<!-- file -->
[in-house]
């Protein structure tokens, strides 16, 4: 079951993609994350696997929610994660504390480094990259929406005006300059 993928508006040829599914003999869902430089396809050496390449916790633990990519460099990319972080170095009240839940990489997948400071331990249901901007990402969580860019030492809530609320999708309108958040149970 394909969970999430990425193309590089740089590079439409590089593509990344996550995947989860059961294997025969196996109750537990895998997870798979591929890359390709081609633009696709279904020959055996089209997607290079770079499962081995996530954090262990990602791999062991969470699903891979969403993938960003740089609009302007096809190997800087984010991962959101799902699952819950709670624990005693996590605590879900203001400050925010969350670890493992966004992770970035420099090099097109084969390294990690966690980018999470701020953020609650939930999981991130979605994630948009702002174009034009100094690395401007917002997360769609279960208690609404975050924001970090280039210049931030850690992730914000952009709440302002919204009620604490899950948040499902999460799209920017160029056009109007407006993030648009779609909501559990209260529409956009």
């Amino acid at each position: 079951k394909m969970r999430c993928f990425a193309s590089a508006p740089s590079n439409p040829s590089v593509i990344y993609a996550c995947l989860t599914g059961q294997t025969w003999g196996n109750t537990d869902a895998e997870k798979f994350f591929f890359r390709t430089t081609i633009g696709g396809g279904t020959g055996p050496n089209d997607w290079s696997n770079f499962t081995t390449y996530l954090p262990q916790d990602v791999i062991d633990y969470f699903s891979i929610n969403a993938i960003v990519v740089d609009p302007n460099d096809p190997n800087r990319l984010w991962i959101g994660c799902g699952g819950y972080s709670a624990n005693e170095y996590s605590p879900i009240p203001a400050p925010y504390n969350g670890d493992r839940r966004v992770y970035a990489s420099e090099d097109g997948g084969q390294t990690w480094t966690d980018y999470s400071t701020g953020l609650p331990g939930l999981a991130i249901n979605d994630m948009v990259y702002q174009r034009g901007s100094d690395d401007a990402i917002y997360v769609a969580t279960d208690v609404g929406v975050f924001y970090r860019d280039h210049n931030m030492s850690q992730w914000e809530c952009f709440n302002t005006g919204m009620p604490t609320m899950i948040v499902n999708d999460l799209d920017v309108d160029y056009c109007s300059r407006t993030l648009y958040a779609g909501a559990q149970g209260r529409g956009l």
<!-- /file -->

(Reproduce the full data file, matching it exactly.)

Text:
[in-house]
């Protein structure tokens, strides 16, 4: 079951993609994350696997929610994660504390480094990259929406005006300059 993928508006040829599914003999869902430089396809050496390449916790633990990519460099990319972080170095009240839940990489997948400071331990249901901007990402969580860019030492809530609320999708309108958040149970 394909969970999430990425193309590089740089590079439409590089593509990344996550995947989860059961294997025969196996109750537990895998997870798979591929890359390709081609633009696709279904020959055996089209997607290079770079499962081995996530954090262990990602791999062991969470699903891979969403993938960003740089609009302007096809190997800087984010991962959101799902699952819950709670624990005693996590605590879900203001400050925010969350670890493992966004992770970035420099090099097109084969390294990690966690980018999470701020953020609650939930999981991130979605994630948009702002174009034009100094690395401007917002997360769609279960208690609404975050924001970090280039210049931030850690992730914000952009709440302002919204009620604490899950948040499902999460799209920017160029056009109007407006993030648009779609909501559990209260529409956009």
């Amino acid at each position: 079951k394909m969970r999430c993928f990425a193309s590089a508006p740089s590079n439409p040829s590089v593509i990344y993609a996550c995947l989860t599914g059961q294997t025969w003999g196996n109750t537990d869902a895998e997870k798979f994350f591929f890359r390709t430089t081609i633009g696709g396809g279904t020959g055996p050496n089209d997607w290079s696997n770079f499962t081995t390449y996530l954090p262990q916790d990602v791999i062991d633990y969470f699903s891979i929610n969403a993938i960003v990519v740089d609009p302007n460099d096809p190997n800087r990319l984010w991962i959101g994660c799902g699952g819950y972080s709670a624990n005693e170095y996590s605590p879900i009240p203001a400050p925010y504390n969350g670890d493992r839940r966004v992770y970035a990489s420099e090099d097109g997948g084969q390294t990690w480094t966690d980018y999470s400071t701020g953020l609650p331990g939930l999981a991130i249901n979605d994630m948009v990259y702002q174009r034009g901007s100094d690395d401007a990402i917002y997360v769609a969580t279960d208690v609404g929406v975050f924001y970090r860019d280039h210049n931030m030492s850690q992730w914000e809530c952009f709440n302002t005006g919204m009620p604490t609320m899950i948040v499902n999708d999460l799209d920017v309108d160029y056009c109007s300059r407006t993030l648009y958040a779609g909501a559990q149970g209260r529409g956009l």